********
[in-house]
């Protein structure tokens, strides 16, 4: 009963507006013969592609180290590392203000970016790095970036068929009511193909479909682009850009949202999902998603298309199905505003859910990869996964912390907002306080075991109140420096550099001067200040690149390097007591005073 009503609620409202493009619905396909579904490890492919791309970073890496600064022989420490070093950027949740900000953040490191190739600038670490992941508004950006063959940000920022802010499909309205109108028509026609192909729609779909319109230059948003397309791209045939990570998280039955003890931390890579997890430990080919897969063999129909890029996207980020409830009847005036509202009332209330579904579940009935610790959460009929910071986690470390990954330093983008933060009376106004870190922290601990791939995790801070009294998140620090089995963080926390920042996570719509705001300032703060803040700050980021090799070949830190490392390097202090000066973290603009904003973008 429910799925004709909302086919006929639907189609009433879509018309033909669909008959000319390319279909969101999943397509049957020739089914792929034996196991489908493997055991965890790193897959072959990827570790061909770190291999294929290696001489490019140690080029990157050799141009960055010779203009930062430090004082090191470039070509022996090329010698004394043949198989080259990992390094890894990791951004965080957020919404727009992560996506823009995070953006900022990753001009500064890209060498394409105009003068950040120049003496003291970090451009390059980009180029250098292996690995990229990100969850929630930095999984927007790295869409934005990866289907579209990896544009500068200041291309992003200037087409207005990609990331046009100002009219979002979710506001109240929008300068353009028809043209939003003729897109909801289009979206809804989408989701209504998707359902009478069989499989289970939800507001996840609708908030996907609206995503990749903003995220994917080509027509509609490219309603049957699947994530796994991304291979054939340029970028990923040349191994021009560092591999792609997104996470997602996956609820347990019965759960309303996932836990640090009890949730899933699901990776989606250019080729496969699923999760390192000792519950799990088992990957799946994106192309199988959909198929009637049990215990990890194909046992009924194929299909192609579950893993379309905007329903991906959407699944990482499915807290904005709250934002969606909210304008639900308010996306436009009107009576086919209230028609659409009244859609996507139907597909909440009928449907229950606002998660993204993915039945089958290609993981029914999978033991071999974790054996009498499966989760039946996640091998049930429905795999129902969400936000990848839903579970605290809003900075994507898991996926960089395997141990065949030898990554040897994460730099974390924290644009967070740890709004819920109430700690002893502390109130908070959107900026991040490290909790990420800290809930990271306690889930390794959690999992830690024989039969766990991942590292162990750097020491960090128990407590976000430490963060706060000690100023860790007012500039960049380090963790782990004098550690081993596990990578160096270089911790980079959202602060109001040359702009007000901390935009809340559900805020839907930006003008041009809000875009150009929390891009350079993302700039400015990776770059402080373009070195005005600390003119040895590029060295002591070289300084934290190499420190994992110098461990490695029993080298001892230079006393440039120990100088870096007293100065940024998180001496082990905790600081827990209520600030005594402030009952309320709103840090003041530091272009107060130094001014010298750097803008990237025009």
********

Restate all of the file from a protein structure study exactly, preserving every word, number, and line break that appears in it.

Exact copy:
[in-house]
């Protein structure tokens, strides 16, 4: 009963507006013969592609180290590392203000970016790095970036068929009511193909479909682009850009949202999902998603298309199905505003859910990869996964912390907002306080075991109140420096550099001067200040690149390097007591005073 009503609620409202493009619905396909579904490890492919791309970073890496600064022989420490070093950027949740900000953040490191190739600038670490992941508004950006063959940000920022802010499909309205109108028509026609192909729609779909319109230059948003397309791209045939990570998280039955003890931390890579997890430990080919897969063999129909890029996207980020409830009847005036509202009332209330579904579940009935610790959460009929910071986690470390990954330093983008933060009376106004870190922290601990791939995790801070009294998140620090089995963080926390920042996570719509705001300032703060803040700050980021090799070949830190490392390097202090000066973290603009904003973008 429910799925004709909302086919006929639907189609009433879509018309033909669909008959000319390319279909969101999943397509049957020739089914792929034996196991489908493997055991965890790193897959072959990827570790061909770190291999294929290696001489490019140690080029990157050799141009960055010779203009930062430090004082090191470039070509022996090329010698004394043949198989080259990992390094890894990791951004965080957020919404727009992560996506823009995070953006900022990753001009500064890209060498394409105009003068950040120049003496003291970090451009390059980009180029250098292996690995990229990100969850929630930095999984927007790295869409934005990866289907579209990896544009500068200041291309992003200037087409207005990609990331046009100002009219979002979710506001109240929008300068353009028809043209939003003729897109909801289009979206809804989408989701209504998707359902009478069989499989289970939800507001996840609708908030996907609206995503990749903003995220994917080509027509509609490219309603049957699947994530796994991304291979054939340029970028990923040349191994021009560092591999792609997104996470997602996956609820347990019965759960309303996932836990640090009890949730899933699901990776989606250019080729496969699923999760390192000792519950799990088992990957799946994106192309199988959909198929009637049990215990990890194909046992009924194929299909192609579950893993379309905007329903991906959407699944990482499915807290904005709250934002969606909210304008639900308010996306436009009107009576086919209230028609659409009244859609996507139907597909909440009928449907229950606002998660993204993915039945089958290609993981029914999978033991071999974790054996009498499966989760039946996640091998049930429905795999129902969400936000990848839903579970605290809003900075994507898991996926960089395997141990065949030898990554040897994460730099974390924290644009967070740890709004819920109430700690002893502390109130908070959107900026991040490290909790990420800290809930990271306690889930390794959690999992830690024989039969766990991942590292162990750097020491960090128990407590976000430490963060706060000690100023860790007012500039960049380090963790782990004098550690081993596990990578160096270089911790980079959202602060109001040359702009007000901390935009809340559900805020839907930006003008041009809000875009150009929390891009350079993302700039400015990776770059402080373009070195005005600390003119040895590029060295002591070289300084934290190499420190994992110098461990490695029993080298001892230079006393440039120990100088870096007293100065940024998180001496082990905790600081827990209520600030005594402030009952309320709103840090003041530091272009107060130094001014010298750097803008990237025009």